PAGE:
Many Muslims believe that the Isra and Mi'raj describe a physical journey of Muhammad (570–632), but some Islamic scholars consider it as a dream. Ibn Ishaq (d. 767), author of the first biography of Muhammad, says it was the latter. He has a tradition from Aisha (d. 678), one of Muhammad's wives, that only Muhammad's spirit had journeyed to "the distant place of prayer", although later material written by Al-Tabari (838–923) and Ibn Kathir (1301–1373) differ in this opinion. Some argue that the journey was a type of metaphor -- a mode of revelation for Muhammad in symbolic form, for the guidance of the Muslim nation. The event could be interpreted as foretelling Muslims that God would now raise Muslims up as a superpower, and Jerusalem would soon fall into their hands. This did happen within less than three decades of this event. Other hadith material suggests that it was a physical journey and it is argued that this event wouldn't be a "trial" for believers if it were a dream.

The Masjid al-Aqsa, the Farthest Mosque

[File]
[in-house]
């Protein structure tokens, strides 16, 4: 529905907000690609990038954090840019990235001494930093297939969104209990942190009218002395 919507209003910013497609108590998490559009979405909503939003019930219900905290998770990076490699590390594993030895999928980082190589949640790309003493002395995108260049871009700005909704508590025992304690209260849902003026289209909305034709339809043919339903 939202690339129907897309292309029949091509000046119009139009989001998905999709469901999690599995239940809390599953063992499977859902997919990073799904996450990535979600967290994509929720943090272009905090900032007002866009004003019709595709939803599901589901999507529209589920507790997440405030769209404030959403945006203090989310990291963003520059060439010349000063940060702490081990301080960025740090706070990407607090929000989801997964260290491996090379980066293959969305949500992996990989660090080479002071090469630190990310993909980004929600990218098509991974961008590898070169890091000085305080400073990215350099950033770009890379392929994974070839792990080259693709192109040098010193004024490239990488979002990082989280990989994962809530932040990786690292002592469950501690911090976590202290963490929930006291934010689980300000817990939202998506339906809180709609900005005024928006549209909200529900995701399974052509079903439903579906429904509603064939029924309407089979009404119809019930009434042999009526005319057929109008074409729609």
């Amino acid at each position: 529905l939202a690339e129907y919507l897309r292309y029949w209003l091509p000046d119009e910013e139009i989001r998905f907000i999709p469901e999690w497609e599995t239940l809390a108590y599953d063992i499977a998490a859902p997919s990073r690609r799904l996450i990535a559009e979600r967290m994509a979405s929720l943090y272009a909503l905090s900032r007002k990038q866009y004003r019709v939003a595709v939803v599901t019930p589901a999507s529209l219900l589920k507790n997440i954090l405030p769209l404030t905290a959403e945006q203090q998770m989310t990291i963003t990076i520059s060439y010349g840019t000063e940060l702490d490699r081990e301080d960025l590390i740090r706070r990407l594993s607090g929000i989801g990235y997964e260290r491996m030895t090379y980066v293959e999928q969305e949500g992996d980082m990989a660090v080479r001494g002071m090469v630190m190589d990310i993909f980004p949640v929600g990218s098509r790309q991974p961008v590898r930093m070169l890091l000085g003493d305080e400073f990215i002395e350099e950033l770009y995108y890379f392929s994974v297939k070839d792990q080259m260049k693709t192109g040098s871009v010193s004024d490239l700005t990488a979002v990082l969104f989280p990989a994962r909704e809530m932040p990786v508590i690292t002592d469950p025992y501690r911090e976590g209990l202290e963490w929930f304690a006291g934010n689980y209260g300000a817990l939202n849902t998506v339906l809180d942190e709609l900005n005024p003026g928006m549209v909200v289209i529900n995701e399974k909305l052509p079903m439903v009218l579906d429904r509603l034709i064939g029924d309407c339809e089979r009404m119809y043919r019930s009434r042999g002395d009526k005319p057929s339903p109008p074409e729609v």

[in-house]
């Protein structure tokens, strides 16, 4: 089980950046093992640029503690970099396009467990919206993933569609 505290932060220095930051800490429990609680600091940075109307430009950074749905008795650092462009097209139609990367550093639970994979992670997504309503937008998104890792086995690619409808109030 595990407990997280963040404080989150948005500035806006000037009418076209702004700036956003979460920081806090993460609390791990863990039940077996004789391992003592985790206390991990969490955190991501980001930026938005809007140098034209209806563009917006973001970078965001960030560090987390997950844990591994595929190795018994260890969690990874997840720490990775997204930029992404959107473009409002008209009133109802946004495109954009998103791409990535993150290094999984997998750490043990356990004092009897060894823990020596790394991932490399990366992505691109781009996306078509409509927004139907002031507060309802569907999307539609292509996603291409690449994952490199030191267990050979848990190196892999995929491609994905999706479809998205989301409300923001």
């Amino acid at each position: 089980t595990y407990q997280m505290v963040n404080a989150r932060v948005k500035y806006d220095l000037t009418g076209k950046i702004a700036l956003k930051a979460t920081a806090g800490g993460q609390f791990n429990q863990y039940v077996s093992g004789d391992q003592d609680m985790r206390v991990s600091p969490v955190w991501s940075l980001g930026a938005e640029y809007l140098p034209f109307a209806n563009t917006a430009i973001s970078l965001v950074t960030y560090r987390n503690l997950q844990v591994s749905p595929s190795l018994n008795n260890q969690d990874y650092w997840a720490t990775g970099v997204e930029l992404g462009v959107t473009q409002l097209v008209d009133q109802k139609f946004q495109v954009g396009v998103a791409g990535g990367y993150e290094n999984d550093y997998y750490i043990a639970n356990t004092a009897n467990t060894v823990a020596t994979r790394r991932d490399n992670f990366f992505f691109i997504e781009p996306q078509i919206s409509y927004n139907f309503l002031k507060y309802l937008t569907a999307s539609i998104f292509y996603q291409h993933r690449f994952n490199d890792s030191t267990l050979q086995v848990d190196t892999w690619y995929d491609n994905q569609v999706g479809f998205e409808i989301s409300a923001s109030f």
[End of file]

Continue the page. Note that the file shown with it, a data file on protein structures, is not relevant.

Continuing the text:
Though at the time of the Isra and Mi'raj, there was no mosque in that location, the term "the farthest Mosque" (المسجد الأقصى, ) in verse (17:1) of the Qur'an is traditionally interpreted by Muslims as referring to the site at the Noble Sanctuary (Temple Mount) in Jerusalem. This interpretation is agreed with by even the earliest biographer of Muhammad — Ibn Ishaq — and is supported by numerous Hadith. The term used for mosque,"masjid", literally means "place of prostration", and includes monotheistic places of worship such as Solomon's Temple, which in verse 17:7 (in the same sura) is described as a masjid. Some Muslim scholars argue that "the farthest mosque" referred to in the Qur'an actually points to the Temple of Solomon.

Many Western historians, such as Heribert Busse and Neal Robinson, agree that Jerusalem is the originally intended interpretation. However, many disagree, arguing that at the time this verse of the Qur'an was recited (around the year 621, unless one follows Wansbrough) most Muslims understood the phrase "farthest mosque" as a poetic phrase for a mosque already known to them, the mosque in Heaven, or as a metaphor. For the following reasons, they find it unlikely that this verse referred to a location in Palestine: But it is also true that initially Muslims used to pray while facing towards "bait-ul-muqadas" or the Temple Mount or the holy land. Later on this direction, the Qibla, was changed to Mecca.